Longitudinal Statistics

This page describes ways of analyzing longitudinal data after processing it using the longitudinal stream in Freesurfer.

Longitudinal data are more complex than cross-sectional data, as repeated measures are correlated within each subject. The strength of this correlation will depend on the time separation between scans. In addition, extra care must be taken when the data exhibit significant between-subject variation in number of time points and between-scan intervals (imperfect timing). A statistical analysis should then consider these data features in order to obtain valid statistical inferences.

Freesurfer currently comes with (at least) three different frameworks for the analysis of longitudinal data:

  1. Simplified repeated measures ANOVA (ignores correlation and timing of the measurement occasions)

  2. Direct analysis of atrophy rates or percent changes (ignores correlation and single time points)

  3. Linear mixed effects models <-- recommended (but more complex)

Simplified Repeated Measures ANOVA

This method can be used to check for differences between individual time points or compare time point differences across groups. For two time points it simplifies to a PairedAnalysis.



For details see: RepeatedMeasuresAnova

Analysis of Rates or Percent Changes

To analyze, e.g. annualized percent change or atrophy rates for 2 or more time points, one can run a two stage model. This avoids dealing with the longitudinal correlation. The two stages are:

  1. First, simplify the statistic to a single number for each subject (the difference of two time points, or the slope of the fitting line, or the annualized percent change, etc...).
  2. Then analyze the obtained summary measure across subjects or groups with a standard GLM.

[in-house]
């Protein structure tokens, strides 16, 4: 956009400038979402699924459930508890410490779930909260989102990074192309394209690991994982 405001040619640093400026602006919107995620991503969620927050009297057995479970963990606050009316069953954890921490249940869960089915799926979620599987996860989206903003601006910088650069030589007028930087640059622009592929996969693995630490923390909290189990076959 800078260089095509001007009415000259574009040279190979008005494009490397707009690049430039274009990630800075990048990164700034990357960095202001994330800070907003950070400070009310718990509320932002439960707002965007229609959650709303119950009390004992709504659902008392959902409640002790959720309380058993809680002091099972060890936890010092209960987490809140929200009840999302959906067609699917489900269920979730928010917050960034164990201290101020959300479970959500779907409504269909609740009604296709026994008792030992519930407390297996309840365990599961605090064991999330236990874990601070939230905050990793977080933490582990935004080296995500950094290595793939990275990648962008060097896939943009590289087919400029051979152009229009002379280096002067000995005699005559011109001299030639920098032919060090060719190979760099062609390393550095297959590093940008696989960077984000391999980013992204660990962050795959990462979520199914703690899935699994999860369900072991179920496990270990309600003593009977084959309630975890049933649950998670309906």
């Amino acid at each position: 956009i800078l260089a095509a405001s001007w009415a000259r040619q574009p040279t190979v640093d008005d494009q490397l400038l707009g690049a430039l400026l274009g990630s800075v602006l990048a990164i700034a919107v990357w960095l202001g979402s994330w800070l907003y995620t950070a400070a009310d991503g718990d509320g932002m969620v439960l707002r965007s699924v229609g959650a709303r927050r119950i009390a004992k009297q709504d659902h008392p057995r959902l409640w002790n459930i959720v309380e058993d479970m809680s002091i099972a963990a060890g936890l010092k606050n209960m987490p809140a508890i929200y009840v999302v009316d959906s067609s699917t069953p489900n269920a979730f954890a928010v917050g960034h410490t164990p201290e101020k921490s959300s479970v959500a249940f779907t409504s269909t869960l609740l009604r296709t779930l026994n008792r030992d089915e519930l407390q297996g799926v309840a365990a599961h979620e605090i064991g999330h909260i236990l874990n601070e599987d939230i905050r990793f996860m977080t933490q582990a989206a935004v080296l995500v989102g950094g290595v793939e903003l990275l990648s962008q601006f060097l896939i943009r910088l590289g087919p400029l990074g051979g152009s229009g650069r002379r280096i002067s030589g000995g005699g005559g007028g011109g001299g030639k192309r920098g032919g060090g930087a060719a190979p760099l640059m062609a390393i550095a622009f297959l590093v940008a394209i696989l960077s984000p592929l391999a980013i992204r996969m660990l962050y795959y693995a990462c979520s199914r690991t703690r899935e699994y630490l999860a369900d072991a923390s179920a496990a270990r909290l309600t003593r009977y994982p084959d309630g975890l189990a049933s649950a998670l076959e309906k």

This model is quite simple and can be an option if all subjects have the same number of time points, approximately equally spaced. Linear fits into each subject data are often meaningful, as longitudinal change can be assumed to be almost linear within a short time frame in several applications.



The linear mixed effects model overcomes these limitations and should be used if subjects have differently many time points (or for more complex modeling).

For details see: LongitudinalTwoStageModel

Linear Mixed Effects Model

A Linear Mixed Effects (LME) model is the most powerful and principled approach. We recommend this approach.



LinearMixedEffectsModels allow ROI analysis as well as advanced longitudinal analysis for cortical maps. Here we only discuss how to prepare your data for that analysis. The analysis itself is performed in matlab.

Similar to regular (cross sectional) processing, ROI stats data is contained in stats files (cf. the ROI tutorial). You could, e.g., open the stats text files in each tpN.long.templateID/stats/ dir, containing statistics such as volume of subcortical structures or thickness averages for cortical regions. These statistics can be fed into any external statistical packages to run whatever analysis you are interested in. Helpful commands to grab the data from all subjects and time points and create a single table are asegstats2table and aparcstats2table.

For example to create a table with subcoritical ROI's from all subjects and all time points you would run this :

asegstats2table --qdec-long long.qdec.table.dat --stats aseg.stats --tablefile aseg.table.txt

This will automatically grab the stats from the longitudinal directories (tpN.long.templateID/stats/) and create a table (rows: subject/time points, columns: structures). Similarly you can use aparcstats2table for surface ROI analysis.